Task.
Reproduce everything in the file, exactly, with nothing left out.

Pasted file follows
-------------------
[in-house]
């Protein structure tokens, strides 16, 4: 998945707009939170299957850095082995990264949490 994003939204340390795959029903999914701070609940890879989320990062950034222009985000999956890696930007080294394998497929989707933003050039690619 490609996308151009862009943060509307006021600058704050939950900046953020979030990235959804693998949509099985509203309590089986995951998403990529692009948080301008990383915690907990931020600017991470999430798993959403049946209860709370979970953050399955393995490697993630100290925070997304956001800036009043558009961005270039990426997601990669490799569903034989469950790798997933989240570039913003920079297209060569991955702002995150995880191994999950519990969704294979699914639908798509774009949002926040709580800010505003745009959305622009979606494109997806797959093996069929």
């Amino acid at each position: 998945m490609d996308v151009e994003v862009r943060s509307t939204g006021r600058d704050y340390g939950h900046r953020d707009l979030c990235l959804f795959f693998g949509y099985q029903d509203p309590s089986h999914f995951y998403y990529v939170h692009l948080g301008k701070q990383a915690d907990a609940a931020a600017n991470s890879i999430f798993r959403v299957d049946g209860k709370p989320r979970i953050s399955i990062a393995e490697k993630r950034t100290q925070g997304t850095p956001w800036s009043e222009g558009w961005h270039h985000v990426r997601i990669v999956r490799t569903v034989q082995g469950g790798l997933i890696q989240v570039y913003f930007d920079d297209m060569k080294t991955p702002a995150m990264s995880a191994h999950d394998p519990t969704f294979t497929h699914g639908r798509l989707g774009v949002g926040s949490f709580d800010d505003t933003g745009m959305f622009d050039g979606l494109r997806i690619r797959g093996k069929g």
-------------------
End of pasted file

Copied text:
[in-house]
């Protein structure tokens, strides 16, 4: 998945707009939170299957850095082995990264949490 994003939204340390795959029903999914701070609940890879989320990062950034222009985000999956890696930007080294394998497929989707933003050039690619 490609996308151009862009943060509307006021600058704050939950900046953020979030990235959804693998949509099985509203309590089986995951998403990529692009948080301008990383915690907990931020600017991470999430798993959403049946209860709370979970953050399955393995490697993630100290925070997304956001800036009043558009961005270039990426997601990669490799569903034989469950790798997933989240570039913003920079297209060569991955702002995150995880191994999950519990969704294979699914639908798509774009949002926040709580800010505003745009959305622009979606494109997806797959093996069929």
């Amino acid at each position: 998945m490609d996308v151009e994003v862009r943060s509307t939204g006021r600058d704050y340390g939950h900046r953020d707009l979030c990235l959804f795959f693998g949509y099985q029903d509203p309590s089986h999914f995951y998403y990529v939170h692009l948080g301008k701070q990383a915690d907990a609940a931020a600017n991470s890879i999430f798993r959403v299957d049946g209860k709370p989320r979970i953050s399955i990062a393995e490697k993630r950034t100290q925070g997304t850095p956001w800036s009043e222009g558009w961005h270039h985000v990426r997601i990669v999956r490799t569903v034989q082995g469950g790798l997933i890696q989240v570039y913003f930007d920079d297209m060569k080294t991955p702002a995150m990264s995880a191994h999950d394998p519990t969704f294979t497929h699914g639908r798509l989707g774009v949002g926040s949490f709580d800010d505003t933003g745009m959305f622009d050039g979606l494109r997806i690619r797959g093996k069929g």